Du Bois's 1928 novel Dark Princess was written in English but its medievalist re-imagining of a court romance is set in Berlin, where its African American protagonist falls in love with a princess who introduces him to a world of people of colour in positions of power and influence. Useful for courses on medievalisms or … Continue reading Du Bois, W. E. B. Dark Princess (Oxford: Oxford University Press, 2014).
China’s Stefan Zweig not only re-conceptualizes our understanding of cross-cultural reception and its underlying dynamics, but proposes a serious re-evaluation of one of the most successful yet misunderstood European writers of the twentieth century. Zweig’s works, which have inspired recent film adaptations such as Xu Jinglei’s Letter from an Unknown Woman (2005) and Wes Anderson’s Grand Budapest Hotel (2014), are … Continue reading Hoefle, Arnhilt Johanna. China’s Stefan Zweig. The Dynamics of Cross-Cultural Reception (Honolulu: University of Hawai’i Press, 2018).
The first collection of essays in the new field of Asian-German Studies, Imagining Germany Imagining Asia demonstrates that Germany and Asia have always shared cultural spaces. Indeed, since the time of the German Enlightenment, Asia served as the foil for fantasies of sexuality, escape, danger, competition, and racial and spiritual purity that were central to foundational ideas … Continue reading Fuechtner, Veronika, and Mary Rhiel (eds.). Imagining Germany Imagining Asia: Essays in Asian-German Studies. vol. 136, 2013.
This book examines the history of the German-Korean relationship from the late nineteenth to the twenty-first century, focusing on the nations’ varied encounters with each other during the last years of the Yi dynasty, the Japanese occupation of Korea, the Cold War, and the post-Cold War era. With essays from a range of internationally respected scholars, … Continue reading Cho, Joanne Miyang and Lee M. Roberts (eds.). Transnational Encounters between Germany and Korea: Affinity in Culture and Politics in the Long Twentieth Century (London and New York: Palgrave MacMillan, 2017).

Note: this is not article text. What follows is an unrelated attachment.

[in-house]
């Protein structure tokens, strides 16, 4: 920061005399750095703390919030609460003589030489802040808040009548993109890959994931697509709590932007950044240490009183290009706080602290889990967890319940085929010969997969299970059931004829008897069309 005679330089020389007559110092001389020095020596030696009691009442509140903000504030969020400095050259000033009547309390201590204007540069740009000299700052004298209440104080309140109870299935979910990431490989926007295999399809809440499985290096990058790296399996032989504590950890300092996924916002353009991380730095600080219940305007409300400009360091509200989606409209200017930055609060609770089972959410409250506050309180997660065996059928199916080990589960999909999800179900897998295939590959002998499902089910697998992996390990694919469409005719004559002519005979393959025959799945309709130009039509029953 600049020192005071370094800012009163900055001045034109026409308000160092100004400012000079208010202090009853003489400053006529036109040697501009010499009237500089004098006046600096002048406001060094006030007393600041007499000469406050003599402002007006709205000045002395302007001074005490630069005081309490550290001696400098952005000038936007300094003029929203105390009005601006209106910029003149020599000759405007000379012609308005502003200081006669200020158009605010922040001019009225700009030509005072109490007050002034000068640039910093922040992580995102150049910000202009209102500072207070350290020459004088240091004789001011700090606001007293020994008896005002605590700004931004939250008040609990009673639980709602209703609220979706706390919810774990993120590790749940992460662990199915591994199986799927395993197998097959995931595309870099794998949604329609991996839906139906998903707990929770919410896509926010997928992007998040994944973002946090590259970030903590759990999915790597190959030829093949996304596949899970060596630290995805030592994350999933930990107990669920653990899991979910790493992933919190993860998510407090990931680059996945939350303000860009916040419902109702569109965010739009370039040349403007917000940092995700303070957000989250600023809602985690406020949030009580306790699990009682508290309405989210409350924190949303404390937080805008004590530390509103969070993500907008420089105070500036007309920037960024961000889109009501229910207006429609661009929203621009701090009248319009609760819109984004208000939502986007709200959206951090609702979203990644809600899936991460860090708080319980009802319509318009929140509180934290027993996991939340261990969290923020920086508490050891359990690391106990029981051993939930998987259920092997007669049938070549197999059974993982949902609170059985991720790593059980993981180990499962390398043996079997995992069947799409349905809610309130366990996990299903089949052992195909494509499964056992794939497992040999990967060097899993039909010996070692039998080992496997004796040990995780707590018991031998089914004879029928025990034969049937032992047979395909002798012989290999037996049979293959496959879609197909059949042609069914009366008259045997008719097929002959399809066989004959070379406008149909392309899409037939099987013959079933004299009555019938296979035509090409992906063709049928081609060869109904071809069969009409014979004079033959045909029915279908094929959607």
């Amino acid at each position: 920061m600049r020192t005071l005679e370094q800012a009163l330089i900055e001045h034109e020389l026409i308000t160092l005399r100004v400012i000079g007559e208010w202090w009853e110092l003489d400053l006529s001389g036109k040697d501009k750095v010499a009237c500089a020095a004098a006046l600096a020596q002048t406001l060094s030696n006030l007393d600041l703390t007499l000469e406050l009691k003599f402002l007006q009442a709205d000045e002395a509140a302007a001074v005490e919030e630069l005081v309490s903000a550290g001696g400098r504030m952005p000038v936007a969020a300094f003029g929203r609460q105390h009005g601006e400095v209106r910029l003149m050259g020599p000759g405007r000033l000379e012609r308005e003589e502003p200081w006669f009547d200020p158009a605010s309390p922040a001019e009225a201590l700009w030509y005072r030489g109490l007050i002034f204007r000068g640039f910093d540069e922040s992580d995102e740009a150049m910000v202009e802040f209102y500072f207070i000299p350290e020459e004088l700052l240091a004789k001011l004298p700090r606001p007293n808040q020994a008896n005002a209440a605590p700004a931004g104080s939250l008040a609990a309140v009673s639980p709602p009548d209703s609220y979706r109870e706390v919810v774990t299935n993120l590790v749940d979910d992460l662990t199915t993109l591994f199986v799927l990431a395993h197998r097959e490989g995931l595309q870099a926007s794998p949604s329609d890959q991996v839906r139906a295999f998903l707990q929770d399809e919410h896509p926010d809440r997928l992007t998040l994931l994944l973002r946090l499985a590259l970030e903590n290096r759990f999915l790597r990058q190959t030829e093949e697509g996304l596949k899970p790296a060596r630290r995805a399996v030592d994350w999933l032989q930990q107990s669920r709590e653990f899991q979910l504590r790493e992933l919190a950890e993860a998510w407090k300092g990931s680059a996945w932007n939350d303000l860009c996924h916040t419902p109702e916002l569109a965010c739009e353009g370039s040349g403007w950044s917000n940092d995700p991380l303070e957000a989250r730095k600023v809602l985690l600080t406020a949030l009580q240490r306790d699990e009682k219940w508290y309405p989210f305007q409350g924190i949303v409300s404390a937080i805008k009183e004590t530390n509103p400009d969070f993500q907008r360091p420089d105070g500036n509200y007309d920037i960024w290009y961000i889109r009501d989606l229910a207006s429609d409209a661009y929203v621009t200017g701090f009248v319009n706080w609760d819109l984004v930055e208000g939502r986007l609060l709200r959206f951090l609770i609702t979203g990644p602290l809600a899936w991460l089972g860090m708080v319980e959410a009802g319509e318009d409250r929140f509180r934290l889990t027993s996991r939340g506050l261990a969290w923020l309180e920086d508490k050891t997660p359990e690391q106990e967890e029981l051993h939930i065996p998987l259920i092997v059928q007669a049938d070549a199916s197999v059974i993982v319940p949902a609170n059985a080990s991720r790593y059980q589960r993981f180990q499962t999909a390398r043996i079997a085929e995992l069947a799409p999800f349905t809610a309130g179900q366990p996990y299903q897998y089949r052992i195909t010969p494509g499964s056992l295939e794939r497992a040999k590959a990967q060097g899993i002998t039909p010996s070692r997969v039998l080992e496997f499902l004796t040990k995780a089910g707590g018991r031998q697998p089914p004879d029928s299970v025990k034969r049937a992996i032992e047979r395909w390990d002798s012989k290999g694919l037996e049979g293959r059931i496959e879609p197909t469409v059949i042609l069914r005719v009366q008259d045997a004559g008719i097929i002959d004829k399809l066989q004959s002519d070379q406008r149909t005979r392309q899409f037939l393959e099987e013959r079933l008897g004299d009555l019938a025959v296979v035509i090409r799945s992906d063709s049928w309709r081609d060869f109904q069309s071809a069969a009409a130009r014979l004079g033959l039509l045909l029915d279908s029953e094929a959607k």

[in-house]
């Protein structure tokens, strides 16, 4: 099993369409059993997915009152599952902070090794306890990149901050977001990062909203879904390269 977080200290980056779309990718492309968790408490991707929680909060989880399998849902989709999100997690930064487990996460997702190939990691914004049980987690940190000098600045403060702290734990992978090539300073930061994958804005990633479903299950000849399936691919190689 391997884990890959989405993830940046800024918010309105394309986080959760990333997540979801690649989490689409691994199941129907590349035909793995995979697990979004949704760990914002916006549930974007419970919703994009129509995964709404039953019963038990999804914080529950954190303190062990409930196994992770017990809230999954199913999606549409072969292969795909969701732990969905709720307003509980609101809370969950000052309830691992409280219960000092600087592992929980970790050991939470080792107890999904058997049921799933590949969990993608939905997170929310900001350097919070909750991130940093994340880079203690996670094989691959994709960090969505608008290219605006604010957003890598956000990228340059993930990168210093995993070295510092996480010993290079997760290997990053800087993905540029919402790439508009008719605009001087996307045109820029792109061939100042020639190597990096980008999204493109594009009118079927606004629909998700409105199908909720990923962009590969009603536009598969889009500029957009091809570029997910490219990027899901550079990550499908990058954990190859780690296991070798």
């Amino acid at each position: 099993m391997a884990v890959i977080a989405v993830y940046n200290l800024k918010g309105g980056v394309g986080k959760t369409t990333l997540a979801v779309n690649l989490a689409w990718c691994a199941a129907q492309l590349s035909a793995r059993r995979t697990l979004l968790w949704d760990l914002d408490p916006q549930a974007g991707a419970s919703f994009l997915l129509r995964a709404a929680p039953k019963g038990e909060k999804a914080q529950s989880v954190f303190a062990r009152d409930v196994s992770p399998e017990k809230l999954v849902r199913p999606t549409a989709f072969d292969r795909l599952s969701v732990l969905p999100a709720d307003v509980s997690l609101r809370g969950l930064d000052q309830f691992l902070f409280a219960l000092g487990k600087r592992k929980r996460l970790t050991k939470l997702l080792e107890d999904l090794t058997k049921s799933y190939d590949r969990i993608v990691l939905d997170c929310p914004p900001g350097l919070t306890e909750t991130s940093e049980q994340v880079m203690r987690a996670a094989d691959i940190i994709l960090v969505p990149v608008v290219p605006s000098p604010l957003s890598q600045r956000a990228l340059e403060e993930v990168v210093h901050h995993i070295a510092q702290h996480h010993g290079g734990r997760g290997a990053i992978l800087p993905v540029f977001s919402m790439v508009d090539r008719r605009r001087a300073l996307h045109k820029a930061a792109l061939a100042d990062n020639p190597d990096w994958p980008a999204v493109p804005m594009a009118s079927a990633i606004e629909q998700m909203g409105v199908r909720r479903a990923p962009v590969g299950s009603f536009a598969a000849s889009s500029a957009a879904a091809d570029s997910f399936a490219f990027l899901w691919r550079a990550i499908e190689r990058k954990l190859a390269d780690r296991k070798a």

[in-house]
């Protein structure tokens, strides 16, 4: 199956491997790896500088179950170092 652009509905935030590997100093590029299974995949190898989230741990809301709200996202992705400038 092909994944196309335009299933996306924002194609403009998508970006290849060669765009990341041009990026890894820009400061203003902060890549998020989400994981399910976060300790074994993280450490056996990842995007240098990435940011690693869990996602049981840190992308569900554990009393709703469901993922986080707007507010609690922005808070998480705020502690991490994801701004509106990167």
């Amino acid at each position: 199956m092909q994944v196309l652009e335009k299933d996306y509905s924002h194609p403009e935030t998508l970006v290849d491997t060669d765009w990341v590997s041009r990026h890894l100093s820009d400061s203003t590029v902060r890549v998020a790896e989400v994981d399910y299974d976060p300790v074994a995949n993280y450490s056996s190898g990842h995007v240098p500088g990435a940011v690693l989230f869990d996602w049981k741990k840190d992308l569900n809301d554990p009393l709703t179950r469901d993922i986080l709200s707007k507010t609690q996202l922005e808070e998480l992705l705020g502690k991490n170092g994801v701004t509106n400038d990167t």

Li's monograph studies Anna Seghers's engagement with China, Chinese people, Chinese and Taoist thought, art and history, and how this interest is reflected in her literary and political works.
Li's article explores the revival of Romantic artistic traditions and thought in the Weimar Republic through a study of Orientalist depictions of Ancient China and Buddhism in German art historical scholarship.
Cho and McGetchin's volume of essays explores how gender was at the centre of interactions between Germany and Asia (including India, China, Japan, Vietnam, the Philippines, Thailand and Korea). Rather than see Western and Eastern cultures as diametrically opposed, the essays in the volume explore how German and Asian people negotiate gender in closely connected … Continue reading Cho, Joanne Miyang, and Douglas T. McGetchin (eds). Gendered Encounters between Germany and Asia: Transnational Perspectives since 1800 (Basingstoke: Palgrave, 2017).
Musch traces the history of Jewish-Buddhist encounters from the fin de siècle to the start of the Second World War. He shows the strong influence of Buddhist thought and culture on Jewish writers and intellectuals, including Franz Rosenzweig, Martin Buber, Leo Baeck, Theodor Lessing, Jakob Wassermann, Walter Hasenclever and Lion Feuchtwanger. Musch demonstrates how these … Continue reading Musch, Sebastian. Jewish Encounters with Buddhism in German Culture: Between Moses and Buddha, 1890-1940 (Basingstoke: Palgrave Macmillan, 2019).
Shen and Rosenstock bring together essays by scholars working on a range of media (newsreels, feature films, essays, novels, documentaries and historical sources) from the fin-de-siècle to the twenty-first century. All explore the links between German, Chinese and Japanese ideas, writing and culture. Includes essays on Arnold Fanck and the Bergfilm, DEFA documentaries about China, … Continue reading Shen, Qinna, and Martin Rosenstock. Beyond Alterity: German Encounters with Modern East Asia (New York: Berghahn, 2014).
This edited collection draws links and conversations between Western European art (German, Irish, Austrian) and Chinese modernism. It casts its definition of modernism widely, including modernist Chinese films in divided Germany alongside earlier literary work, and drawing out the web of connections between China and Europe while avoiding cultural hierarchies.